Space is the first and most important element of design language. Space in design is more important than any objects flying in it. It’s an endless abyss encompassing all design elements and existing before object/subject separation.
In traditional visual art, the most important element is the main object depicted, while the less important is the background. In industrial art, the object has no importance as such — it’s abstract. There is no top and bottom, left and right in this space, only in and out. And this space does not equal a background.
This concept of space in visual arts was first introduced by the suprematist movement — instead of being positioned relatively to the ground, objects are floating in the air. The position of an object relatively to other objects, as well as its other parameters like form, size, or color, is defined exclusively by its role and meaning.
Space is not empty, it’s charged with energy. Every object placed into this space activates this energy and creates force vectors by interacting with the frame and other objects.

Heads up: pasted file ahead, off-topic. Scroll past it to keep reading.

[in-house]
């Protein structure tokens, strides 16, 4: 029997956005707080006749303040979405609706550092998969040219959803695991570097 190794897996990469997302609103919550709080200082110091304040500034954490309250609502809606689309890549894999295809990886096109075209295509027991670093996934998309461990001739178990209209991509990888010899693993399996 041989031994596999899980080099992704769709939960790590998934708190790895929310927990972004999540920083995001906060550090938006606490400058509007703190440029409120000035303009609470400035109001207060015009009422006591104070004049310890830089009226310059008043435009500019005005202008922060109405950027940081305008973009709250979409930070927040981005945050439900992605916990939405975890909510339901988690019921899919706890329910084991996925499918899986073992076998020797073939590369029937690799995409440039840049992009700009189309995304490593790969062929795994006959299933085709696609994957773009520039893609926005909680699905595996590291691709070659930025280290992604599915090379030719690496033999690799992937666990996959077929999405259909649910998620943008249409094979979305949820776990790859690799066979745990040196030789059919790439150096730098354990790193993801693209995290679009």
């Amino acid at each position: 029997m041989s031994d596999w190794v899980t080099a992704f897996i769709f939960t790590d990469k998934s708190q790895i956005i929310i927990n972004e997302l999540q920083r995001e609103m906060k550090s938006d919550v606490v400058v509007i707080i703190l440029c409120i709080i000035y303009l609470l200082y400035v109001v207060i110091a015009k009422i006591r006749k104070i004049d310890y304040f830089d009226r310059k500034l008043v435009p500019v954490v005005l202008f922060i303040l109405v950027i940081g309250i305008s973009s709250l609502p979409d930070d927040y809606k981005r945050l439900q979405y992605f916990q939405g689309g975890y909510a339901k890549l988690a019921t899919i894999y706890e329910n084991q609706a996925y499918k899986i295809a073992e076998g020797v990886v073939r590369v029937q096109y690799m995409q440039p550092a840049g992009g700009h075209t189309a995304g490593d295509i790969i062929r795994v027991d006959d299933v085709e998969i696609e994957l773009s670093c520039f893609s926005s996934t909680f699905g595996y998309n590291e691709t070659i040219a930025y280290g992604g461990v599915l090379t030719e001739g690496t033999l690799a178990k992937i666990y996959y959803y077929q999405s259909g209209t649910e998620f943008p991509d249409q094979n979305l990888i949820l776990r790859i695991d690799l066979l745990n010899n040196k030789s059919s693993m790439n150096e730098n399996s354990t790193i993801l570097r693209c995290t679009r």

We can say that the use of this kind of space is an important characteristic of good design.
Our perception needs free space to balance the information overload we meet — that’s why they say «Less is more» in good design: less content with more space and stronger visual emphasis works better than the other way round.
That’s why a good book layout uses space generously for margins and line spacing.
That’s why a good website layout uses space generously for sections, columns, buttons, distances between elements.
It should be noted that design elements can be organised in space differently depending on whether a designer uses a constructivist or an expressionist approach, but the role of space is equally important in both cases. We will talk about this in more detail in one of my next posts.
First published on Steemit